Your calf complex is the number one centre of propulsion and tolerates 6-8 x body weight of force each and every step. Check out part 1, part 2, and part 3 in this series for specific strength, length, and function goals to suit your current level of training. The next element of happy healthy calvies is ankle mobility. Let’s get stuck into it.
Mobility is the combination of flexibility and strength, your own ability to control your movement with your muscles. Without flexibility you won’t be able to access more movement, but without strength you won’t be able have control over your flexibility. Still with me? The point here is that mobility differs from both flexibility and strength with the focus instead being on how well you can control the movement of your joints with your muscles.
This is an easy one. Each time you plant a foot on the ground, your foot creates a stable platform for your body to travel over and propel you forwards to your next step. This is a beautifully orchestrated dance between the foot (stable foundation) and shin, which moves forwards into dorsiflexion and back into plantarflexion as you push off the ground. All this takes places around the ankle, requiring a healthy balance of strength and length.
Flexibility is highly individual, so unfortunately there is no clear answer to this one. I prefer to encourage measurement of each side (lefty vs righty) for comparison and like runners to be somewhere between 8cm and 14cm in the knee to wall test (part 3). One of the major goals of strength training is to improve the stiffness in the Achilles tendon to help improve running economy. This does not necessarily mean that stretching is bad, but perhaps it is not the best use of your time.
The Star Excursion Balance Test is an excellent way to test and train your ankle mobility in different directions. Follow the instructions in the vid below and test yourself. Compare lefty to righty and aim to achieve a combined score within 95% of each other. Any scores outside that range need to be improved upon with the help and guidance of your local therapist. Be sure to go through 3 times each leg as there is a little learning as you go.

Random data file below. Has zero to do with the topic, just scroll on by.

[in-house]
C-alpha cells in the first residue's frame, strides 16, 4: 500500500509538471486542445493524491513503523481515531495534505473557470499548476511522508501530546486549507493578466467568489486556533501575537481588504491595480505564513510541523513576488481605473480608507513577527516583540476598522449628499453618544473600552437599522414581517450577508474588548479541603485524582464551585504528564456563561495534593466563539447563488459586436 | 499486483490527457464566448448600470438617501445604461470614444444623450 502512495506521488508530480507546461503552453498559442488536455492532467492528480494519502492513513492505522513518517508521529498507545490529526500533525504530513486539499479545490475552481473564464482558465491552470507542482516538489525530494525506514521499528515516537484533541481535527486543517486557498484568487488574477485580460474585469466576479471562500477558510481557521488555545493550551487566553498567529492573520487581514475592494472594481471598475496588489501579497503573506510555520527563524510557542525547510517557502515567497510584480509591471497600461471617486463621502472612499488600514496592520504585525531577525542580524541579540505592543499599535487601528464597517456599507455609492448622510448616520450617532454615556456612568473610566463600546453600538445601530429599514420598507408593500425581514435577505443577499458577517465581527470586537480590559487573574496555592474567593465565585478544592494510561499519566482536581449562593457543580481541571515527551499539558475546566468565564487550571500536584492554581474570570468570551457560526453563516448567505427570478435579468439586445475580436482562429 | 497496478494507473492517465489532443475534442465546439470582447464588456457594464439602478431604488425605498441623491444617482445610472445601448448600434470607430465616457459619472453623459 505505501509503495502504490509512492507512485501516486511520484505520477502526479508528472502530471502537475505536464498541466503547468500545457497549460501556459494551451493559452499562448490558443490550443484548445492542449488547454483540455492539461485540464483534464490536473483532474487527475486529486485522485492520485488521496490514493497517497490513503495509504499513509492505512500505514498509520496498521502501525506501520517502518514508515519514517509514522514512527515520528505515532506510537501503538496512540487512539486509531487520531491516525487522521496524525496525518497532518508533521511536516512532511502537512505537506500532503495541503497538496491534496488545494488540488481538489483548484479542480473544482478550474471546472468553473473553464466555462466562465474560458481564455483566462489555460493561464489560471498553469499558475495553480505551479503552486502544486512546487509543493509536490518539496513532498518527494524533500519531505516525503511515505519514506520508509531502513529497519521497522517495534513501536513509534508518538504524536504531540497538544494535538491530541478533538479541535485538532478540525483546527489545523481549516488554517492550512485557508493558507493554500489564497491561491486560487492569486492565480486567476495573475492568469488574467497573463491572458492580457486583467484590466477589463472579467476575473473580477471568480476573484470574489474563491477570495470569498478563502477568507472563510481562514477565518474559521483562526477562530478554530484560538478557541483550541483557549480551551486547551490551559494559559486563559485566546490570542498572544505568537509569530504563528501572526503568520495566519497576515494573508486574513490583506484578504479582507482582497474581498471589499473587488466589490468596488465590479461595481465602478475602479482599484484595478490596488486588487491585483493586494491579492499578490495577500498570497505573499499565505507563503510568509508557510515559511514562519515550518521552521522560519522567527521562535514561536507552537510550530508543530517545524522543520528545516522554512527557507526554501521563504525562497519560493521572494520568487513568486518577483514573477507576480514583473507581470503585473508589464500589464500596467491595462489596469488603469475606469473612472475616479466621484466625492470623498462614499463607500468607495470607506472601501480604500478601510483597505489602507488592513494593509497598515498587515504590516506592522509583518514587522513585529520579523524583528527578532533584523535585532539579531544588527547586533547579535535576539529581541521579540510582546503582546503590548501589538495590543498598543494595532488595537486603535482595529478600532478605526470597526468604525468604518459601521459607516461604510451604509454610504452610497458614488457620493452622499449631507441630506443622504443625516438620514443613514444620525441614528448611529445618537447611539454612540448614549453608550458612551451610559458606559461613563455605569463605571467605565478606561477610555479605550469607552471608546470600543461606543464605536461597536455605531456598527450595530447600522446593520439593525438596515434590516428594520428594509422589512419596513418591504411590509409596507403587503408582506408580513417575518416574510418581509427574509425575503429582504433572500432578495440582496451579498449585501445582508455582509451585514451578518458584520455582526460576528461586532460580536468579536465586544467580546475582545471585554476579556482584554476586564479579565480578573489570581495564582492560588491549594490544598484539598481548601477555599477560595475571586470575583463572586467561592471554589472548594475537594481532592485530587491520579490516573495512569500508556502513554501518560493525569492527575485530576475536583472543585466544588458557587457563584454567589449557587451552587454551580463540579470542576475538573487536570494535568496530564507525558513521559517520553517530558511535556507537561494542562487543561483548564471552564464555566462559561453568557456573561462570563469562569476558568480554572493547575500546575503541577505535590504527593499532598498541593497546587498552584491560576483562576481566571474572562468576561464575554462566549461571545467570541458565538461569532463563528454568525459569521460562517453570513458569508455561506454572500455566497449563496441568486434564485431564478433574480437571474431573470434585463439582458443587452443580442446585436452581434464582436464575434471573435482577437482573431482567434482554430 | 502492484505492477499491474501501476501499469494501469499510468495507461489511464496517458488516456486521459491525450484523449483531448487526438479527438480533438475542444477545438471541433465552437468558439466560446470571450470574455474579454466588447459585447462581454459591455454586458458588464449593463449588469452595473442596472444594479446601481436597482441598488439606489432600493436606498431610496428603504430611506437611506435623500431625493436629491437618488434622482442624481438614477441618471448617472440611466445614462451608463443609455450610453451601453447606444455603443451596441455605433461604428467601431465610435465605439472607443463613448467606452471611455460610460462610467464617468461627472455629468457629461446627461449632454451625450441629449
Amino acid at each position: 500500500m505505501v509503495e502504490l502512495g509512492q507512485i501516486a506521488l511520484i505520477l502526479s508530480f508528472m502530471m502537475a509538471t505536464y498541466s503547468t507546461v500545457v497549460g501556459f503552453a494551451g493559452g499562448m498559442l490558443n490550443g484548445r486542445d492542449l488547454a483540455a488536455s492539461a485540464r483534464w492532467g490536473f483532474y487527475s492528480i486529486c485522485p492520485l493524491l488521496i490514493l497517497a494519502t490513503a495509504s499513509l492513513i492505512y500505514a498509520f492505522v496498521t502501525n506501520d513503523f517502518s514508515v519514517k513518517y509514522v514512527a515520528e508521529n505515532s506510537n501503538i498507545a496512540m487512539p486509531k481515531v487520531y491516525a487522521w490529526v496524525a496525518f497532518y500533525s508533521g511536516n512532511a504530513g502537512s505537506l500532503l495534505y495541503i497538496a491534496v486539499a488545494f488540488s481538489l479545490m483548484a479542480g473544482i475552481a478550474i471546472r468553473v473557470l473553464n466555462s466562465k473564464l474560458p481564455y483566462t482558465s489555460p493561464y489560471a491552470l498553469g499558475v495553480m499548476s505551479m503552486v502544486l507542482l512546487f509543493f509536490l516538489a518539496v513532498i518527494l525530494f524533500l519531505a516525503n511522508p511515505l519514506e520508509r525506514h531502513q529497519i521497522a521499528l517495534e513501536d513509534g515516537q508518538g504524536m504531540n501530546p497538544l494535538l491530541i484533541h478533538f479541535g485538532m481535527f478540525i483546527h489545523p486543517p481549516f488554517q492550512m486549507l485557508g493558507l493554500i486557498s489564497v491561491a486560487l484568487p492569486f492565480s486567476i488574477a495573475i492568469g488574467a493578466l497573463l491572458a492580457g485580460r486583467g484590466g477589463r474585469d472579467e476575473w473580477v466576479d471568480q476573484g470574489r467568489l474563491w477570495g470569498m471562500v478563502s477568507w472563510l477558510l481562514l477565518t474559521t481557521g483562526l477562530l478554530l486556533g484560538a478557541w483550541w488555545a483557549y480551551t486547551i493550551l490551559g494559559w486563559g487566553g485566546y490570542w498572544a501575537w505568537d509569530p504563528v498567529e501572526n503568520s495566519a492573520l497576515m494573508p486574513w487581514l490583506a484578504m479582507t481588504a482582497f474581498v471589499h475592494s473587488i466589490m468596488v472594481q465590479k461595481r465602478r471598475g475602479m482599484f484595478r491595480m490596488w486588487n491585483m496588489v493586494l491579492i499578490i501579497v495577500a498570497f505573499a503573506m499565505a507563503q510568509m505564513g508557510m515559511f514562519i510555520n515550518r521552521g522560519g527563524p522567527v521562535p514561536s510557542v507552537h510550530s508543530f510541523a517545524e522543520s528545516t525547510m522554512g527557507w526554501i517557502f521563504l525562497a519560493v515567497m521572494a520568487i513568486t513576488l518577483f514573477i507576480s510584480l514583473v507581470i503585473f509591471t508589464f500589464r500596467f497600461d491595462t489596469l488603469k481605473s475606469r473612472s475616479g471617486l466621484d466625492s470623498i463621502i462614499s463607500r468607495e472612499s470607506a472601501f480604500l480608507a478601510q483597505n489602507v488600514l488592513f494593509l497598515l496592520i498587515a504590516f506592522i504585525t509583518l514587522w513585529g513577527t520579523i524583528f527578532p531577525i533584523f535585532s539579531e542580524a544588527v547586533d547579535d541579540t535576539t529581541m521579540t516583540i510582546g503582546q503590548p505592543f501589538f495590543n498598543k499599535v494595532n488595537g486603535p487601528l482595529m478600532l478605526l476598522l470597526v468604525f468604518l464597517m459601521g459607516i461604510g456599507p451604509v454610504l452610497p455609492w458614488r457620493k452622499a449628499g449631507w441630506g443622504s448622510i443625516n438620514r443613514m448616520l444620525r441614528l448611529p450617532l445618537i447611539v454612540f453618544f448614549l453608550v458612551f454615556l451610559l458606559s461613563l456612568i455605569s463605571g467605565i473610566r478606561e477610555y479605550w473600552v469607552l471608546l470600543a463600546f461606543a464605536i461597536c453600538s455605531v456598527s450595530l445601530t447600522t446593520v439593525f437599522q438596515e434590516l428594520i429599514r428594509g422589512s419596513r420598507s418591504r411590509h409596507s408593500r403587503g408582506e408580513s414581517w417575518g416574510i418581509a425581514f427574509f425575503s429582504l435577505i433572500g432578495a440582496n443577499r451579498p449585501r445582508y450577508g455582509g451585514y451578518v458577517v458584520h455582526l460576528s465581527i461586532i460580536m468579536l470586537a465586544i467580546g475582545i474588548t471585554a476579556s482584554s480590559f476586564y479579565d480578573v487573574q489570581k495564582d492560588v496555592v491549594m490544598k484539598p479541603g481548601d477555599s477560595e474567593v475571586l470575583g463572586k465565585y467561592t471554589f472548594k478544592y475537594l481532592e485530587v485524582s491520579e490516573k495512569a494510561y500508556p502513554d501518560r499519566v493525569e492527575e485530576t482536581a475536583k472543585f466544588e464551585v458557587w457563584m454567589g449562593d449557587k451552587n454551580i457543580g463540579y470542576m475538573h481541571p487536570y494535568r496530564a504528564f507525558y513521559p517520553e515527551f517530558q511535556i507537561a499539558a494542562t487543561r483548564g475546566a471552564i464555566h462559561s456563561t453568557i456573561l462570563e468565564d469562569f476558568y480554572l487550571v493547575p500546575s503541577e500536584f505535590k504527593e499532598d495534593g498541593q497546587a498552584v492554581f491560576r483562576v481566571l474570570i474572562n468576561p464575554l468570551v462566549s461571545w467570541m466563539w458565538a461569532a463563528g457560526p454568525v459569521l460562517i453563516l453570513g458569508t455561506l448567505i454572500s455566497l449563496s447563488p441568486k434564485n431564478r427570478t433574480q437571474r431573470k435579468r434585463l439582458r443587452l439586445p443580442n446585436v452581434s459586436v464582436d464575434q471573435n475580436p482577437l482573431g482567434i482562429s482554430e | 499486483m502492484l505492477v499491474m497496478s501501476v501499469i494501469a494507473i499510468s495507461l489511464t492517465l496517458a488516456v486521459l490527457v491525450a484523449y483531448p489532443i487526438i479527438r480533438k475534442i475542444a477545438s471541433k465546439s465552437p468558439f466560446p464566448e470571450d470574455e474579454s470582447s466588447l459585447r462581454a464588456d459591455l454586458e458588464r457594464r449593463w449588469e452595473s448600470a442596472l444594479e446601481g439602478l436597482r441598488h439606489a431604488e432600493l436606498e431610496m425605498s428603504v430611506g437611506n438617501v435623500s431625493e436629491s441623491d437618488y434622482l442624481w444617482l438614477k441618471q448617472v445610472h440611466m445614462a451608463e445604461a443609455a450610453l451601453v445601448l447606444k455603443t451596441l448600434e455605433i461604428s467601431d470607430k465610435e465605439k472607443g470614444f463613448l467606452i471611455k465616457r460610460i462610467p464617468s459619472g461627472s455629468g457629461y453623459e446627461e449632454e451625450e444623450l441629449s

I am hoping that these articles help you to improve your awareness of your body and take accountability for your running health. As you can tell, there are many areas that we can all improve upon and life is busy, so to keep things simple I have broken down the mobility strategies into different categories such as strength and flexibility. If you performed poorly on the flexibility test (part 3) and need to improve your mobility, I have combined flexibility and mobility into one super exercise. If your strength and mobility are lacking, then again there is one exercise you can focus on to achieve both goals. You’re welcome.
As mentioned right at the start, strength plays a big role in mobility and runners need calf strength in spades, so I like to make sure mobility exercises include a healthy dose of strength. My number one favourite ankle mobility exercise is using an incline ramp, some weights and performing slow lowering (eccentric) heel lowers on one leg, then returning on two legs. 2 up 1 down allows you to slowly move further through range over about 6 seconds, then returning to the top with the help of both legs.
Grab a band, any band, the stronger the better, and tie it around something sturdy. Follow the instructions in the vid below and be sure to work into various angles (this little piggy went to market seems to work for me). I also enjoy rolling around on the roller and picking on any ‘points of interest’ with a spiky ball or similar.
Improving Calf Mobility for Runners. Function Focus I don’t like to encourage training specifically for the test, however the SEBT stands alone as a great exercise, so you can certainly use it to improve your mobility. See below vid for a variation on the SEBT using a compass pattern to develop control over every direction.
By increasing your tissue tolerance, you are protecting against risk of injury. Strength is not likely to change running mechanics but instead serves to raise the the tissue capacity ceiling. This allows you to run at a lower % of your total capacity for longer. Check out the full range of strength training programs for runners right here. Please get in touch with any questions.
A high performing trail runner, strength coach & exercise physiologist with a passion for applying research into practice. I describe what I do as "the art and science of keeping people moving”. My goal is to keep you moving steadily forwards one run at a time.
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